Well, first up we get one of the most enthusiastic and fact-packed Commentaries that I've heard in a long while. A roundtable discussion format that sees Peckinpah biographers and documentarians Paul Seydor, Garner Simmons and David Weddle, moderated by Nick Redman, rampage through their hero's film with a fine-tooth comb. They make many fascinating observations and really go into the nitty-gritty of what the director strived to achieve, mixing anecdote and production fact with amusing and intelligent opinion. I don't agree with a lot of what they say, but it makes for a very entertaining listen, just the same. Better than the film, I feel compelled to add.
A second chat track really isn't a commentary at all, despite being entitled a Virtual Commentary, but rather a cut'n'paste set of archive interviews with Steve McQueen, Ali MacGraw and Sam Peckinpah, culled from around the time of the film's release. Lasting only around ten minutes or so at the start of the film, this is still a nice little extra in that we finally get to hear McQueen and Peckinpah discuss their motivations behind the film. And, finally, we get the Theatrical Trailer. Hardly a Deluxe Edition as the tag says, eh?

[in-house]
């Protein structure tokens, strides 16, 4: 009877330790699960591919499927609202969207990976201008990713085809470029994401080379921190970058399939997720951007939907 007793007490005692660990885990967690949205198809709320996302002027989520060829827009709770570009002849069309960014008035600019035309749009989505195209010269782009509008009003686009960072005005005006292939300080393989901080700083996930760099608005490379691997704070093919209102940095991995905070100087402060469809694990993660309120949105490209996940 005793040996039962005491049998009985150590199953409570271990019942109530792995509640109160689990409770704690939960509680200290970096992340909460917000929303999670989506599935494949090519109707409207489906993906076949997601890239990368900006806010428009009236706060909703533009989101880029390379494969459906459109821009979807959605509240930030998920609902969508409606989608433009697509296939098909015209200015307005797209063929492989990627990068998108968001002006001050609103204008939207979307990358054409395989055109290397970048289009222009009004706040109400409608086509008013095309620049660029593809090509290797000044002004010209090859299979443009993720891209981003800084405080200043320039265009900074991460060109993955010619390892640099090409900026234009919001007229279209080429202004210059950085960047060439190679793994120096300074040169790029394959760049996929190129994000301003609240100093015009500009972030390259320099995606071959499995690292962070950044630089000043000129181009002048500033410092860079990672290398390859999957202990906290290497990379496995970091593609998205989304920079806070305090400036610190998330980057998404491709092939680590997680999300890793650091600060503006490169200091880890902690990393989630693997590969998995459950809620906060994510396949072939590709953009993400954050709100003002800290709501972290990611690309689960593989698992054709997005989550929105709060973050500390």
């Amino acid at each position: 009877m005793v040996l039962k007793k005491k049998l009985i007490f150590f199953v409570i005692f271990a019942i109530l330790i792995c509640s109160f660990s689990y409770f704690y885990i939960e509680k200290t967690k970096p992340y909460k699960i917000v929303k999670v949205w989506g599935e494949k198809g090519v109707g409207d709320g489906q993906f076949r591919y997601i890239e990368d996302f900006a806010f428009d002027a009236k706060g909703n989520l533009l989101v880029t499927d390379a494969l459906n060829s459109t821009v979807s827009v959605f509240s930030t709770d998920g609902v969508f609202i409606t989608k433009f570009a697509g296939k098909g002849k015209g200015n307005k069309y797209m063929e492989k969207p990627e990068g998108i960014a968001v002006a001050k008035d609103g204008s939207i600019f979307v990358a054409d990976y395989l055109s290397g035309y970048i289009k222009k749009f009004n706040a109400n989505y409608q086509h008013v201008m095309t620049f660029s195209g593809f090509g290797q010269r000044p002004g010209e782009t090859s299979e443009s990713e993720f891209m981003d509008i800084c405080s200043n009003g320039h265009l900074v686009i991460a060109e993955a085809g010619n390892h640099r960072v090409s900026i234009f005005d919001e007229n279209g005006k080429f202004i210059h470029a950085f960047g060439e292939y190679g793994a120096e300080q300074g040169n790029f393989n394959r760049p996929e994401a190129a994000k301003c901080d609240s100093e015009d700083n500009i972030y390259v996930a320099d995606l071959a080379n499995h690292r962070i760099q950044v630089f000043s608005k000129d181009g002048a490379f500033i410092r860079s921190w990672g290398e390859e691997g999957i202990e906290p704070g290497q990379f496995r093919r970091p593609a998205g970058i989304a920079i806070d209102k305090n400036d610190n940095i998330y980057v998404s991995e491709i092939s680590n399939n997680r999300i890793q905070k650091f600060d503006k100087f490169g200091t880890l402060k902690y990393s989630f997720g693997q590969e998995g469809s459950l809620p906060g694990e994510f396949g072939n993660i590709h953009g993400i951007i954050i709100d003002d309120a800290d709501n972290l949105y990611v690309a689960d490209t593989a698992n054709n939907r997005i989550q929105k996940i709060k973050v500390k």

All we get here is a Theatrical Trailer and a 12.20 min vintage featurette called The Magnificent Rebel, which reveals a little bit of behind the scenes footage culled primarily from the final scenes of the film, but is significant primarily for having Papillon, himself, Henri Charriere, taking us through the prison set and discussing how the real execution happened. But the whole thing carries a slightly smug tone that lessens its interest-value, somewhat. Oh, and there's a tiny Cast and Crew credit page, too.